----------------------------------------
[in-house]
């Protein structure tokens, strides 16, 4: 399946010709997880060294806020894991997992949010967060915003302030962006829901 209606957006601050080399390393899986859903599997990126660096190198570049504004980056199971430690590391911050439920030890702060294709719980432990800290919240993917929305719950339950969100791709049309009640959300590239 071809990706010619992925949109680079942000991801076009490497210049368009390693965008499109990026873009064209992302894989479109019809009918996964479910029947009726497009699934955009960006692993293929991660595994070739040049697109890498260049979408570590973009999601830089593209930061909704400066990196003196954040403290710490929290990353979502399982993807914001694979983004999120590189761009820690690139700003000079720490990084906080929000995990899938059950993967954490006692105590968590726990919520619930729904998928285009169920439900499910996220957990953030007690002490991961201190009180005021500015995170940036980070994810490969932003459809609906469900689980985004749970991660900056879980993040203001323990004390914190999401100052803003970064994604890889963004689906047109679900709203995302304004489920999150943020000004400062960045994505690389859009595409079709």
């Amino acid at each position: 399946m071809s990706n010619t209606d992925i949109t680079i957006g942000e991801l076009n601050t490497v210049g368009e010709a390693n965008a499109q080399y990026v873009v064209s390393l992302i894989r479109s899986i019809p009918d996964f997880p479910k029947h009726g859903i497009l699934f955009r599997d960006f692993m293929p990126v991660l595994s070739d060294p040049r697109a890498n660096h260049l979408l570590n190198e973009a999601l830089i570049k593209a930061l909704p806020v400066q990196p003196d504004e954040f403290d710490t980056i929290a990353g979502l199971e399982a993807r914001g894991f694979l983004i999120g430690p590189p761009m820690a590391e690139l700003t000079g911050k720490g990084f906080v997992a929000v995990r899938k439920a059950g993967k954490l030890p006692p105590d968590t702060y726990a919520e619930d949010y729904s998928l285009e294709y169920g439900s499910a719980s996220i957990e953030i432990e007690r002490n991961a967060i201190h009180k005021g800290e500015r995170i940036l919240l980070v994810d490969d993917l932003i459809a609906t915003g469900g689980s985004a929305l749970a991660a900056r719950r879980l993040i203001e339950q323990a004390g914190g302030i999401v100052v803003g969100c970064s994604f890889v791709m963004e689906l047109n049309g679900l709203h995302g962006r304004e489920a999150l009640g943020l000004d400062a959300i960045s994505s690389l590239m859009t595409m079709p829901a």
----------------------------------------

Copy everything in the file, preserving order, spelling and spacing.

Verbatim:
[in-house]
């Protein structure tokens, strides 16, 4: 399946010709997880060294806020894991997992949010967060915003302030962006829901 209606957006601050080399390393899986859903599997990126660096190198570049504004980056199971430690590391911050439920030890702060294709719980432990800290919240993917929305719950339950969100791709049309009640959300590239 071809990706010619992925949109680079942000991801076009490497210049368009390693965008499109990026873009064209992302894989479109019809009918996964479910029947009726497009699934955009960006692993293929991660595994070739040049697109890498260049979408570590973009999601830089593209930061909704400066990196003196954040403290710490929290990353979502399982993807914001694979983004999120590189761009820690690139700003000079720490990084906080929000995990899938059950993967954490006692105590968590726990919520619930729904998928285009169920439900499910996220957990953030007690002490991961201190009180005021500015995170940036980070994810490969932003459809609906469900689980985004749970991660900056879980993040203001323990004390914190999401100052803003970064994604890889963004689906047109679900709203995302304004489920999150943020000004400062960045994505690389859009595409079709």
């Amino acid at each position: 399946m071809s990706n010619t209606d992925i949109t680079i957006g942000e991801l076009n601050t490497v210049g368009e010709a390693n965008a499109q080399y990026v873009v064209s390393l992302i894989r479109s899986i019809p009918d996964f997880p479910k029947h009726g859903i497009l699934f955009r599997d960006f692993m293929p990126v991660l595994s070739d060294p040049r697109a890498n660096h260049l979408l570590n190198e973009a999601l830089i570049k593209a930061l909704p806020v400066q990196p003196d504004e954040f403290d710490t980056i929290a990353g979502l199971e399982a993807r914001g894991f694979l983004i999120g430690p590189p761009m820690a590391e690139l700003t000079g911050k720490g990084f906080v997992a929000v995990r899938k439920a059950g993967k954490l030890p006692p105590d968590t702060y726990a919520e619930d949010y729904s998928l285009e294709y169920g439900s499910a719980s996220i957990e953030i432990e007690r002490n991961a967060i201190h009180k005021g800290e500015r995170i940036l919240l980070v994810d490969d993917l932003i459809a609906t915003g469900g689980s985004a929305l749970a991660a900056r719950r879980l993040i203001e339950q323990a004390g914190g302030i999401v100052v803003g969100c970064s994604f890889v791709m963004e689906l047109n049309g679900l709203h995302g962006r304004e489920a999150l009640g943020l000004d400062a959300i960045s994505s690389l590239m859009t595409m079709p829901a």